knowan wrote:
element1loop wrote:Operating from land, yes I'd be very surprised if Bs were part of a RAAF mix, we aren't in the same situation as Japan's Island basing option, Taiwan's base vulnerability or Finland's desire for dispersion, where the B would make more sense.

For Australia it makes more sense to stick with the A, and get the extra range and the extra internal hitting power, to hold an opponent back, and invest in runway repairs and regeneration (which we've done).

Sans the intent to use them on ships it makes as much sense for RAAF to buy 25% B as it would make for the USAF to buy 25% B. If we needed B we could buy them if a decision to use them on a ship is made.


A conflict with China is the biggest concern for the Australian military for the foreseeable future, which would almost certainly require deployment of Australian naval vessel far outside of range of F-35As based in Australia.

The more likely a conflict with China becomes, the more likely Australia will seek naval F-35B capability.


If Australia went into a conflict against China and had to deploy forces near China, this would be done together with a coalition of Allied countries such as the USA and UK and never, ever alone.
Actually and IMO it would resemble WWII where the opponent instead of being Japan it would be China.
A 4th/4.5th gen fighter aircraft stands about as much chance against a F-35 as a guns-only Sabre has against a Viper.
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Unread post20 Dec 2018, 15:36

Conan wrote:So no, I don’t believe money grows on trees, unlike yourself apparently I know exactly where our defence funding comes from and more or less how much we will be spending, short of some calamity in which case our funding base will rise, not fall...


Jeez, where did I say that Australian military programs weren't funded?? :roll:

What I said was that in light of all military programs that Australia has running that it IMO (for what's worth) it doesn't have much resources left to pursue a dedicated carrier or "3rd ship" option, period! Or if you prefer the resources left will only be enough to adapt the Canberras and buy the F-35Bs (I would even stay away from the "few" word this time). Or if you prefer, the Australian government will probably spend/use the resources left on something else.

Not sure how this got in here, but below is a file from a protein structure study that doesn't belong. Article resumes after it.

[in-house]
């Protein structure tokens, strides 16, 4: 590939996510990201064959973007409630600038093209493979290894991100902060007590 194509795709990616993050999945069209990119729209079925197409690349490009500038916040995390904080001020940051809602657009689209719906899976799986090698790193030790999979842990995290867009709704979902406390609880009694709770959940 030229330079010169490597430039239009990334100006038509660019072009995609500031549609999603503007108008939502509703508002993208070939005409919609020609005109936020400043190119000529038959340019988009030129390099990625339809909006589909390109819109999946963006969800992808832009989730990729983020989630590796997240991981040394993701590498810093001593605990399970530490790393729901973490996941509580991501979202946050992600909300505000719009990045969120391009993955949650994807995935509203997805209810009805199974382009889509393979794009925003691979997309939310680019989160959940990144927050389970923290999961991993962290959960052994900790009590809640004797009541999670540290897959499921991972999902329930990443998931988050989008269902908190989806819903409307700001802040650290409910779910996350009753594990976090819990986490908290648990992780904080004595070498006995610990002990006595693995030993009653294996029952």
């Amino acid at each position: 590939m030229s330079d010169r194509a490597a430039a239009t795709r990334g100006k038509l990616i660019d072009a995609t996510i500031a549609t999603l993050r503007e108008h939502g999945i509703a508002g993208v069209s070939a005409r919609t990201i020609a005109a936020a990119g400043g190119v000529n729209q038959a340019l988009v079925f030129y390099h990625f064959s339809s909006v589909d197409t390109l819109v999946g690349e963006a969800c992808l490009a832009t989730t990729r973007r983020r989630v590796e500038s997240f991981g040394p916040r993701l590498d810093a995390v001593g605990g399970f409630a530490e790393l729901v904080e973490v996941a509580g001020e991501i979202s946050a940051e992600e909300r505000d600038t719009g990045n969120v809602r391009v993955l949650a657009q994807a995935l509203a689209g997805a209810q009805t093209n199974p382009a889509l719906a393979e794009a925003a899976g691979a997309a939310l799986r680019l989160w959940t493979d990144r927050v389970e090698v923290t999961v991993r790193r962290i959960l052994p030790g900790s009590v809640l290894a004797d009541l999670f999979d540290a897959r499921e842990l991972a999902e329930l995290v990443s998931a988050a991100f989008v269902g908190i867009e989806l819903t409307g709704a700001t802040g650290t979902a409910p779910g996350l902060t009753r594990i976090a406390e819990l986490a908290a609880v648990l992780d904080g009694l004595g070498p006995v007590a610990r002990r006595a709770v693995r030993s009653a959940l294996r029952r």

And with "resources", here I echo what weasel1962 said in his last post - resources are not only money, you know? (they also include manpower to man and maintain the equipment)

For the rest of your points, I believe I already addressed them so I won't be over there again...
A 4th/4.5th gen fighter aircraft stands about as much chance against a F-35 as a guns-only Sabre has against a Viper.
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Unread post21 Dec 2018, 21:17

What about starting a "go fund me" page?
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Unread post21 Dec 2018, 22:36

optimist wrote:What about starting a "go fund me" page?


LOL!

Kickstarter - Aircraft Carrier for Australia

Pledge $10 or more - Gives access to the Carrier's Hull

Pledge $20 or more - Gives access to the Carrier's Bridge

Pledge $50 or more - Gives access to the Carrier's Air Defense Systems (CIWS)

Pledge $100 or more - Gives access to the F-35B

:mrgreen:
A 4th/4.5th gen fighter aircraft stands about as much chance against a F-35 as a guns-only Sabre has against a Viper.
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Unread post22 Dec 2018, 05:42

This 92 page PDF about SHOL Ship Helicopter Operating Limits, Dummy Decks (not 'Decks for Dummies') with hints of an LHD crew computer sim training warehouse, give one an idea of what it might take to train for F-35Bs on LHDs one day.
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Unread post22 Dec 2018, 12:07

One day? Okay...

I’ll see ya back here in 5 years by when there will have been precisely zero forward progress on such a capability.
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Unread post22 Dec 2018, 13:04

Back on page three of this thread on 16 Dec 'Conan' said this (and I asked for clarification on the price - not received):
"...F-35B onto Australian ships won’t happen in any form. The Abbott led government a few years back looked into it and there was a AUD$13b price tag to be paid IF we were going to do it..." viewtopic.php?f=61&t=54736&p=407403&hilit=Abbott#p407403

On page 94 of the recent 'Oz F-35Bs on Oz LHDs' PDF from AviationWeak there is a story with this said about it: